by Kent Sterling
The re-emergence of Indiana University’s basketball program has been a steady upward climb since the remnants of the grim Kelvin Sampson era walked out the door after not finding new coach Tom Crean to their liking.
But like every climb, up can only be so high, and now after rising to the top of the rankings and being eliminated in the Sweet 16 for the second straight year, the question of whether the top of the mountain has been reached is legitimate.
Crean is incredibly popular among students, not quite as popular within the athletic department, and a polarizing figure among alums.
Depending upon the decisions that will be made by junior guard Victor Oladipo and sophomore Cody Zeller to either return to Bloomington or forego their eligibility, the Hoosiers will return one, two, or three starters.
Assuming Oladipo and Zeller both leave, Indiana will start Yogi Ferrell, Will Sheehey, and a collection of parts that may include Jeremy Hollowell, Remy Abell, Hanner Perea, Peter Jurkin, and the incoming freshmen.
That class of freshmen is ranked in the top five nationally, and features spectacular athletes in Noah Vonleh and Troy Williams. Stanford Robinson, Luke Fischer, Devin Davis, and Collin Hartman will also report to Bloomington, and Austin Etherington will return from injury.
Is that a combination of tools that can keep Crean’s Hoosiers at or near the top of the Big Ten?
After relying upon the best that Indiana high schools had to offer in last year’s class, Crean spent a little more travel money to recruit four of the six incoming freshmen.
Vonleh is a 6’9″, 222 lbs. freak of vertical mobility. Williams, 6’6″, 190 lbs., is lean but also a kid who brings tremendous athleticism. Robinson is a playmaking wing. Fischer is a prototypical 6’10” Wisconsin big man, which means he’s skilled and likes to step out to shoot it.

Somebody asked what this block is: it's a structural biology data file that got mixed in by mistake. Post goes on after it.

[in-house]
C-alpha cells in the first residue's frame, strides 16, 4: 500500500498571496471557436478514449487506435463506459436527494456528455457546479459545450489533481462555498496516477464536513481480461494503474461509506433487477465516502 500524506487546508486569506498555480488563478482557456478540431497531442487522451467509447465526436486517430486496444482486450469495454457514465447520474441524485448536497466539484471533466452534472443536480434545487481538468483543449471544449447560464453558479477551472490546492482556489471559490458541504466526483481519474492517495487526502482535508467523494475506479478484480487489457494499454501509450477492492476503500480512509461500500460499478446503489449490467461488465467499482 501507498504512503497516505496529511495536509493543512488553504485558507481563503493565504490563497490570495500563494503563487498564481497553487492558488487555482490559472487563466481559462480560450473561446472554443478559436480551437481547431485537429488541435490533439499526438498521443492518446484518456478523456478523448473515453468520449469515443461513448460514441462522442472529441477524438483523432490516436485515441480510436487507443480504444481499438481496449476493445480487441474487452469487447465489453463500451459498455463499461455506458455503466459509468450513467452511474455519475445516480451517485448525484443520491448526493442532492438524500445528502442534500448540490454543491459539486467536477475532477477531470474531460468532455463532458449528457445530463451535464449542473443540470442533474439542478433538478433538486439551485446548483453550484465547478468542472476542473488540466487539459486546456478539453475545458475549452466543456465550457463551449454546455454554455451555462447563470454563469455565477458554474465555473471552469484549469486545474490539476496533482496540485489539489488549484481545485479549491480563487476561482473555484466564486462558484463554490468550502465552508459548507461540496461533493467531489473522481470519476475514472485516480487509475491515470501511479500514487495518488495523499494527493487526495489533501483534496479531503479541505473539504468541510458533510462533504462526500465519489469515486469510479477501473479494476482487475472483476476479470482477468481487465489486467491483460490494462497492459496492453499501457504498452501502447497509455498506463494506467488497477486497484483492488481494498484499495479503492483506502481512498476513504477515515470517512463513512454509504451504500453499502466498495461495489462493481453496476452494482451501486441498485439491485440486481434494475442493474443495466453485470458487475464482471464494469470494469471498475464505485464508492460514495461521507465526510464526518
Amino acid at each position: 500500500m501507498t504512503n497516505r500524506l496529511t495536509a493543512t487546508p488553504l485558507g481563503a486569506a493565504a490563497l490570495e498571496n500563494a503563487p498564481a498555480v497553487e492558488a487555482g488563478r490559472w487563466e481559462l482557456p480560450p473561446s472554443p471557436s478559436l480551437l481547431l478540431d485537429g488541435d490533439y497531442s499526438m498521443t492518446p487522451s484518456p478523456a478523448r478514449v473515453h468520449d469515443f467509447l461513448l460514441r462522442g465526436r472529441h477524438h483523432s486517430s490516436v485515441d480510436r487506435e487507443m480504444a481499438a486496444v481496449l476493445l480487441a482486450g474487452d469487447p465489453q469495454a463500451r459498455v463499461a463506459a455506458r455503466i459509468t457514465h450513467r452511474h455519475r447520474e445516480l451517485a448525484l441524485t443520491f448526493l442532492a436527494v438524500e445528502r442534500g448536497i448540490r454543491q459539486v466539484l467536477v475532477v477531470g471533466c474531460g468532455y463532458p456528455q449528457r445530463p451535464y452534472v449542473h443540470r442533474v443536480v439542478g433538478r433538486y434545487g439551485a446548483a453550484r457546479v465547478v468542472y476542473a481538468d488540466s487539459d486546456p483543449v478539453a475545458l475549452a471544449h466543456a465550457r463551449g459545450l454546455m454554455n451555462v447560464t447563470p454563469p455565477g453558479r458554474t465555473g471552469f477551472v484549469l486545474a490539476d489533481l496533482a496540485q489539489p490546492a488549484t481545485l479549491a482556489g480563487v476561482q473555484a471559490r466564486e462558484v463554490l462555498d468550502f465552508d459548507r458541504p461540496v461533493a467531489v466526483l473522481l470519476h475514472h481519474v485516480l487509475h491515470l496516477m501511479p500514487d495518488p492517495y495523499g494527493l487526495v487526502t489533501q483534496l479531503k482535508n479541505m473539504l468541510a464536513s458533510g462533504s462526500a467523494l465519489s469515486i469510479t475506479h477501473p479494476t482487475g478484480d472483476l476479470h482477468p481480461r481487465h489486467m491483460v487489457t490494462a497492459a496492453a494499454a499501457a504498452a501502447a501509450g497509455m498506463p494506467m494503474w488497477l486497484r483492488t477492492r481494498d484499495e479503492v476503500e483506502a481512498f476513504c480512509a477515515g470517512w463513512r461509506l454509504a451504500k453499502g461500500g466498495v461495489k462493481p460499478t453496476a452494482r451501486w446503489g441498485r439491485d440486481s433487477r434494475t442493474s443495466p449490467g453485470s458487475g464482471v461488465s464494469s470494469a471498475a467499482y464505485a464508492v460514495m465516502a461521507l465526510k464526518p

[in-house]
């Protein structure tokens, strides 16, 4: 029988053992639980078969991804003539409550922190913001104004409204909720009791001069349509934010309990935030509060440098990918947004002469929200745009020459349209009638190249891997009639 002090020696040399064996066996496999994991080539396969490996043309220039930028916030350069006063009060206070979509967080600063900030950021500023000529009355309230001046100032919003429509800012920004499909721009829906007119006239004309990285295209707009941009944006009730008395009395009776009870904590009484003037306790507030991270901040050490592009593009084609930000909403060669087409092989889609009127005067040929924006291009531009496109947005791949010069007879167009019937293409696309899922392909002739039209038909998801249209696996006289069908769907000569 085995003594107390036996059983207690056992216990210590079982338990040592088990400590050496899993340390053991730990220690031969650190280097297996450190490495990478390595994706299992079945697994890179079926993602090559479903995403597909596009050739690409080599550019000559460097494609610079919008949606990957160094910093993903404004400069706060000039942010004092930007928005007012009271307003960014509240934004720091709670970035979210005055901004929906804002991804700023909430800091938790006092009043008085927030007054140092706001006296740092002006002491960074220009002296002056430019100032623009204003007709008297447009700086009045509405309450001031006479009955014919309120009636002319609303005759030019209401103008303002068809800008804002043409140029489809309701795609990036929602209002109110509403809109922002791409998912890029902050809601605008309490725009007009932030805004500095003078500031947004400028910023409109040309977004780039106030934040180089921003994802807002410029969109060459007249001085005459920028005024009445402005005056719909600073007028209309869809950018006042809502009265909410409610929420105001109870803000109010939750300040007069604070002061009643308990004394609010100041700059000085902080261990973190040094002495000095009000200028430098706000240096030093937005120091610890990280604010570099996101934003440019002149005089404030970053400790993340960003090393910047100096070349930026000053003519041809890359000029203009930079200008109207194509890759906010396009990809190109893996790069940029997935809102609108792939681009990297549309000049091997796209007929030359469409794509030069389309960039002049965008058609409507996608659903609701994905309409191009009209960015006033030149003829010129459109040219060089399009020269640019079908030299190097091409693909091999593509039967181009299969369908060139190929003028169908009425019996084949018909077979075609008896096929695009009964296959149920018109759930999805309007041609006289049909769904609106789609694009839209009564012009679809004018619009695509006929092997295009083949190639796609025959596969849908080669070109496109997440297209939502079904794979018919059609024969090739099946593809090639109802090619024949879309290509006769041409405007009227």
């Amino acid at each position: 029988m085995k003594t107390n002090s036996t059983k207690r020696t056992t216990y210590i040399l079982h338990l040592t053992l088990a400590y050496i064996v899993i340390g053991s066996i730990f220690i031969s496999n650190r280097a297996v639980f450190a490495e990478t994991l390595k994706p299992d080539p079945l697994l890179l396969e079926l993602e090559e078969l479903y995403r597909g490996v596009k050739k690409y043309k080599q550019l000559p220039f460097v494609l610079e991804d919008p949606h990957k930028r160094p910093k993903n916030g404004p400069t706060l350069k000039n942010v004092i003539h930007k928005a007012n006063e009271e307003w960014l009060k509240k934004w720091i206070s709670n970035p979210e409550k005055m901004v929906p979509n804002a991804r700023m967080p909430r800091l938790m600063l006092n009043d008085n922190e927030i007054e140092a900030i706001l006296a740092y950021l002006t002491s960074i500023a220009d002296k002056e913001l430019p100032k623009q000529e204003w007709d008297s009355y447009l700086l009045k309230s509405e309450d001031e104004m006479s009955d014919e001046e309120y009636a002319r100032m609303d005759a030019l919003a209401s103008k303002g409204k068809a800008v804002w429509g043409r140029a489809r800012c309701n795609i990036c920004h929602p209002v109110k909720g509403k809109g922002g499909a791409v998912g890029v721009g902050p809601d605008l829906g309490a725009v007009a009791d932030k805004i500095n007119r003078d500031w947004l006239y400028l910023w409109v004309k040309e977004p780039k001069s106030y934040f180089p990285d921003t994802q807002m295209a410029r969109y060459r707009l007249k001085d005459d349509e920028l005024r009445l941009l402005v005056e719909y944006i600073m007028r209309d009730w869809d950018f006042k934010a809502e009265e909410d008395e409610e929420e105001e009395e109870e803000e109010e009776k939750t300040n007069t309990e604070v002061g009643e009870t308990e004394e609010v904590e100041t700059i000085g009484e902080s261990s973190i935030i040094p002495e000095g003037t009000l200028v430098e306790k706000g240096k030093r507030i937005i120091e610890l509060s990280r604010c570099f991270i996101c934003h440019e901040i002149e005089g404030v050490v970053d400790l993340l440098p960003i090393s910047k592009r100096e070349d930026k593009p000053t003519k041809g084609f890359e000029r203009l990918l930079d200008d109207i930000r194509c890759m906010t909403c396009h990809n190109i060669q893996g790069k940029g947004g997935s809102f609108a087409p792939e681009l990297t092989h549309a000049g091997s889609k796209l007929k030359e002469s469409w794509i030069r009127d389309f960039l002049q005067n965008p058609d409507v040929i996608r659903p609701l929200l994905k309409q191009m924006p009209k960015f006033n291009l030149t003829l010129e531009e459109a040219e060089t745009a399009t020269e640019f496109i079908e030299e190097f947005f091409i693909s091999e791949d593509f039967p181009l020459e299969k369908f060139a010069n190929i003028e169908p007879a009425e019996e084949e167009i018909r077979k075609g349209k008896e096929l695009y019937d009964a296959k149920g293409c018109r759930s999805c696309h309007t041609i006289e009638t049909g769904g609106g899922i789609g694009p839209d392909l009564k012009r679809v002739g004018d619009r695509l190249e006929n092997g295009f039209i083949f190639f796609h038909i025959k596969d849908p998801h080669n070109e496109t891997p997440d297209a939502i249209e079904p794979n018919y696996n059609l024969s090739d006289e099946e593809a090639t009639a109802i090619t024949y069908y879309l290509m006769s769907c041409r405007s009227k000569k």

Davis and Hartman round out the class. They are similarly sized (6’6″) kids from Indianapolis. Davis can drive to the hoop, and Hartman is a solid shooter who plays team first basketball.
Because Indiana was such an experienced group this year, it’s hard to evaluate the 2012 class, much less a class that hasn’t graduated high school yet. How good can Perea be? Who knows. Jurkin? No clue. Hollowell? We’ve seen him, but it’s hard to have any idea what his ceiling is based upon this year.
Ferrell and Sheehey are the only known quantities, and they are solid players who can contribute to a successful team. Fans have seen that.
It’s going to take a bunch of guys stepping up or stepping in to help the Hoosiers maintain the high level of play the 2013 team established.
If the Hoosiers do take a step back, the fallout won’t likely cost Crean his gig. The buyout of the contract extension he signed in November is $8-million for the next two academic years, but then drops to $1-million after 2016, and finally $500,000 for the final four years.
Expecting routine trips to the Final Four is absurd, but with Indiana making only one trip (11 years ago) in the last 20 seasons, fans are getting antsy. Only one #1 seed advanced to the Final Four this season, and Syracuse is going for the first time in a decade.
But this is Indiana, and in Indiana the talent ripens early, the facilities are the envy of 99% of the other programs, and the resources are plentiful. The way SEC schools feel about football is the way Hoosiers feel about hoops.
If a coach doesn’t like the constant stratospheric expectations, Bloomington is not a great career destination.
The climb needs to continue, and while hanging banners is always the goal, the key is for there to remain hope for the fanbase that was pissed on by Mike Davis and Kelvin Sampson. At some point, not being Davis or Sampson will not be enough for Crean, and that time may come a year from now.
The kids at Indiana graduate, it appears they behave as is demanded of them, their work ethic is beyond dispute, and the NCAA hasn’t found anything strange in the methods Crean employs to attract recruits. Now all they have to do is continue to win enough to make filling out the March Madness brackets fun.